Hence, this is the beauty of automation and configuration tools like CHEF, they make our daily tasks much more easier and less time consuming, reduces the manpower and cost also.

      4. Creating and configuring a web server/web page

        Chef can be used to install/configure a web server/web page also.You can host your own website using this.In this we are configuring Apache web server. The primary Apache configurationfile is /etc/httpd/conf/httpd.conf.

        Fig 10: Installing/configure apche web Server

        Create index.html file

        The index.html file is the default file a web server will serve up when you access the website. In the /var/www/html directory, create a file with the name index.html. Add the content. PFB thindex.html

        Fig 11:Executing a cookbook to install/configure apache

        Once mentioned below pre-requisites done, then check apache service:

        • Package httpd should be installed
        • Index.html should be there in /var/www/html
        • Apache service should be running

    Fig 12: Checking apache service status

    As apache is running we can see above, so lastly open any browser, and hit the servers ip then you can or able to see your own customizable website/webpage.You can customize your index.html as per your requirement and then can automate this process by using CHEF tool.

    This is how you can create your own customizable website/webpage easily.

    Fig 13: Customizable website/webpage using CHEF TOOL

  5. CONCLUSION

    The manual installation, updation and configuration of software packages requires a lot of manpower and time. We have compared the manual installation with automation tools in order to provide a accurate cloud deployment. The solution can be easily scaled by cloning the cookbook/ playbook or module for the Compute node and by increment assigning of IP addresses. The automation tools decrease the time required to complete the tasks mentioned from a few hours to few minutes.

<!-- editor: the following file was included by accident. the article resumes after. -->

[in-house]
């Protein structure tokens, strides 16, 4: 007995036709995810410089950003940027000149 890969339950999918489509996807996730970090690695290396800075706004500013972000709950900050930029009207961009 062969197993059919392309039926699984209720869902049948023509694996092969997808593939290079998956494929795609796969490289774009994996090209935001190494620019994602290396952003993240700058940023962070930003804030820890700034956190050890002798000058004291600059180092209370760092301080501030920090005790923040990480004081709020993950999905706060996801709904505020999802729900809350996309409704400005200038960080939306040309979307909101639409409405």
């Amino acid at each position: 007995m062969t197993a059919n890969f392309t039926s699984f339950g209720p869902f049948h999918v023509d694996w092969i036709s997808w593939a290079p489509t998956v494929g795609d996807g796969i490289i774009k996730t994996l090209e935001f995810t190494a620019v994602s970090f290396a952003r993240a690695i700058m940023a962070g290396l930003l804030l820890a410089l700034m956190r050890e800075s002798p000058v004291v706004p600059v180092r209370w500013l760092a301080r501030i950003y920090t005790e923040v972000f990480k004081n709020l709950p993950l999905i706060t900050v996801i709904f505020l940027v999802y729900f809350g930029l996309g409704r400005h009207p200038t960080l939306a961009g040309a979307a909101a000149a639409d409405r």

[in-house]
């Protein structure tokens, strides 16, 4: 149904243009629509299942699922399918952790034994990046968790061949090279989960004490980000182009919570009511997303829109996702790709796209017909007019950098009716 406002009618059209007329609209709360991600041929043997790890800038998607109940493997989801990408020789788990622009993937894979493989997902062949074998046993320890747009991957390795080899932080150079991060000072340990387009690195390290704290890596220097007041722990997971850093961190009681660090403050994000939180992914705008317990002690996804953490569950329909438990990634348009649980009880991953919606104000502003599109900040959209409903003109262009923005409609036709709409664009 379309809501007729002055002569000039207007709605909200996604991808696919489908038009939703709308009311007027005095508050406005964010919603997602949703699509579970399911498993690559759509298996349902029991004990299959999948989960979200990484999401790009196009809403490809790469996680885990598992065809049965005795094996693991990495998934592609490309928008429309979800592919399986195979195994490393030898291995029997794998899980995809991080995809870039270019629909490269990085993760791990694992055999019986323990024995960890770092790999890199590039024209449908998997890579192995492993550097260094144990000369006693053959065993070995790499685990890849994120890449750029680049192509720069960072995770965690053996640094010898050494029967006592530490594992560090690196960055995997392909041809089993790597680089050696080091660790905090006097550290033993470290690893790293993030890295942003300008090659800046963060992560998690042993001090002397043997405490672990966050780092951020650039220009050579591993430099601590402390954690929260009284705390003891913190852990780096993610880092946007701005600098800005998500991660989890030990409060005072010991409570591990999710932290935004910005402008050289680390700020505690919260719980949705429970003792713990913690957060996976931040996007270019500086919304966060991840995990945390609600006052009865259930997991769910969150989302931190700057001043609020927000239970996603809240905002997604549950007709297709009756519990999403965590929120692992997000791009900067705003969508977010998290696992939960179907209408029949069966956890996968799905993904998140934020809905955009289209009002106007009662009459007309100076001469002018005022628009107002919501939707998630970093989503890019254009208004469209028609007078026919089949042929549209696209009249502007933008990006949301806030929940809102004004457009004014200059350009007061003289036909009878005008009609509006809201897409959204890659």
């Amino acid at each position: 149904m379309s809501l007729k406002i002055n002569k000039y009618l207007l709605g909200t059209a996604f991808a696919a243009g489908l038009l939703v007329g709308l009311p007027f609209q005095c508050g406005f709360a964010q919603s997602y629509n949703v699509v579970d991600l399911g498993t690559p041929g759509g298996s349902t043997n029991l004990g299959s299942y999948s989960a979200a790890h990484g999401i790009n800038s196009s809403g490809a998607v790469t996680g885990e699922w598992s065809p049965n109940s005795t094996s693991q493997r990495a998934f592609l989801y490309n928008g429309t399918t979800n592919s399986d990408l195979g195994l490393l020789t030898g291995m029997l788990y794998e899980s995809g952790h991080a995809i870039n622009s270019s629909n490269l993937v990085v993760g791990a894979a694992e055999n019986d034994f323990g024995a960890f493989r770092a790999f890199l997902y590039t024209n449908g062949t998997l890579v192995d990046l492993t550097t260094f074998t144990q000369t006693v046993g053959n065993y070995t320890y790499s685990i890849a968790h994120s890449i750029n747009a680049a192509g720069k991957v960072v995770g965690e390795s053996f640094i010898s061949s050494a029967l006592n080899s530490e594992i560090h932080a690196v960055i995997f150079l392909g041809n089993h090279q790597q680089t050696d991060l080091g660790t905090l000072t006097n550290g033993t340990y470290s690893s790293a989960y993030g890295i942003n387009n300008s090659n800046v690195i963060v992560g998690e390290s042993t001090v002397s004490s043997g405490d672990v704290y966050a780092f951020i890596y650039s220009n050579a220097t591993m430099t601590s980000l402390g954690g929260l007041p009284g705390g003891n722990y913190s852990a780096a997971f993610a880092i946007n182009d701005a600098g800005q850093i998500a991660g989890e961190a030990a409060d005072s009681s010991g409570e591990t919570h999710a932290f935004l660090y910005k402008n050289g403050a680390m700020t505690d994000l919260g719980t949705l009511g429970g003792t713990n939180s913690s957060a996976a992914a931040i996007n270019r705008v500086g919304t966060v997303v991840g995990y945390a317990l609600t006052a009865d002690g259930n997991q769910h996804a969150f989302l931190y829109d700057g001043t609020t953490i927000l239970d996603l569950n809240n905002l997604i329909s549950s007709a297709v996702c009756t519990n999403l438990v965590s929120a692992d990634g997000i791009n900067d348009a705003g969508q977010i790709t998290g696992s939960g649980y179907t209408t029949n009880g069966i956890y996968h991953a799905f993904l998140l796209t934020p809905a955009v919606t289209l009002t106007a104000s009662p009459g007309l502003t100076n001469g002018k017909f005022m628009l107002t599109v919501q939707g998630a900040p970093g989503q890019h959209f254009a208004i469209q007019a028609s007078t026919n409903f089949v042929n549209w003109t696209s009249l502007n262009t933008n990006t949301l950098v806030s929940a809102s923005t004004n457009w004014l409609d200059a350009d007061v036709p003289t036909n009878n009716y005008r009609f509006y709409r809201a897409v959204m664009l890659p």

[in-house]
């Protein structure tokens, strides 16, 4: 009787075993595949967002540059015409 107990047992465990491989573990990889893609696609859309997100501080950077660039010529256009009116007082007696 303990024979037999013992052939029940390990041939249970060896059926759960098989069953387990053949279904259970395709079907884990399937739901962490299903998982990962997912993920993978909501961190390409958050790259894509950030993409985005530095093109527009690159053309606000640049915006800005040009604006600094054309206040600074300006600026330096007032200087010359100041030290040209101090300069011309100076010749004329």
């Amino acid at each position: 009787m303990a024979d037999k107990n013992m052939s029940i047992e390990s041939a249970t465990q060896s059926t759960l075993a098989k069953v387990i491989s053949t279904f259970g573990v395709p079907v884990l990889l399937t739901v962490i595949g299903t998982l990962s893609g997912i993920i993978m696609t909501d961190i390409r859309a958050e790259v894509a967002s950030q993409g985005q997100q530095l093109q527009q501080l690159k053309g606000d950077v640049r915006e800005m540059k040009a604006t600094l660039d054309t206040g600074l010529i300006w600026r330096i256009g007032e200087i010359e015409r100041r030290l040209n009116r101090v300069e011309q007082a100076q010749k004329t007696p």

Fig 14: Performance Evaluation of Automation tools v/s doing it manually [1]

  6. ACKNOWLEDGEMENT

    I would like to express my special thanks of gratitude to my mentor Dr. Ravindra Kumar Purwar, Associate Professor of USICT, who gave me an opportunity to do a research and review on the topic Cloud Automation with Configuration Management, which helped me in doing my work and prepared myself with the vast knowledge of the related area. I am thankful to him.

  7. REFERENCES
  1. Nicolás Paez, Versioning Strategy for DevOps Implementations, Department of Science and Technology Universidad Nacional de Tres de Febrero, IEEE 2018, pp. 1-6.
  2. Morgan B. Kamuto, Josef J. Langerman, Factors Inhibiting the Adoption of DevOps in Large Organisations: South African Context, 2017 2nd IEEE International Conference On Recent Trends InElectronics Information & Communication Technology, pp. 48-51
  3. Eduard Luchian, Cosmin Filip, Andrei Bogdan Rus, Iustin- Alexandru Ivanciu, Virgil Dobrota, Automation of the Infrastructure and Services for an OpenStack Deployment Using Chef Tool, IEEE International Conference on Cloud Engineering IC2E, 2017, pp. 295-302.
  4. James O. Benson, John J. Prevost, and Paul Rad, Survey of Automated Software Deployment for Computational and Engineering Research, IEEE Transactions, 2016.
  5. Dmitry Duplyakin and Robert Ricci, Introducing Configuration Management Capabilities into CloudLab Experiments, IEEE INFOCOM International Workshop on Computer and Networking Experimental Research Using Testbeds, 2016, pp. 453-458
  6. M. Boschetti and P. Ruiu, A Cloud automation platform for flexibility in applications and resources provisioning, 9th International Conference on Complex, Intelligent, and Software Intensive Systems, 2015, pp. 204-208
  7. Gregory Katsaros, Alexander Lenk, Michael Menzel, Jannis Rake, Ryan Skipp, Jacob Eberhardt, Cloud application portability with TOSCA, Chef and Openstack, IEEE International Conference on Cloud Engineering, 2014, pp. 295-302.
  8. Nishant Kumar Singh, Sanjeev Thakur, Himanshu Chaurasiya and Himanshu Nagdev, Automated Provisioning of Application in IAAS Cloud using Ansible Conguration Management,1st International Conference on Next Generation Computing Technologies (NGCT-2015) Dehradun, India, 4-5 September 2015, pp. 81-85.
  9. Johannes Hintsch, Carsten G¨orling, and Klaus Turowski, Modularization of Software as a Service Products: A Case Study of the Conguration Management Tool Puppet, Third International Conference on Enterprise Systems, 2015, pp. 184-191
  10. http://www.globaldots.com/cloud-computing-types-of-cloud/
  11. http://www.redbooks.ibm.com/redpapers/pdfs/redp4873.pdf
  12. https://CiscoDevNet/devnet-1008-private-public-or-hybrid-cloud- which-cloud-should-i-choose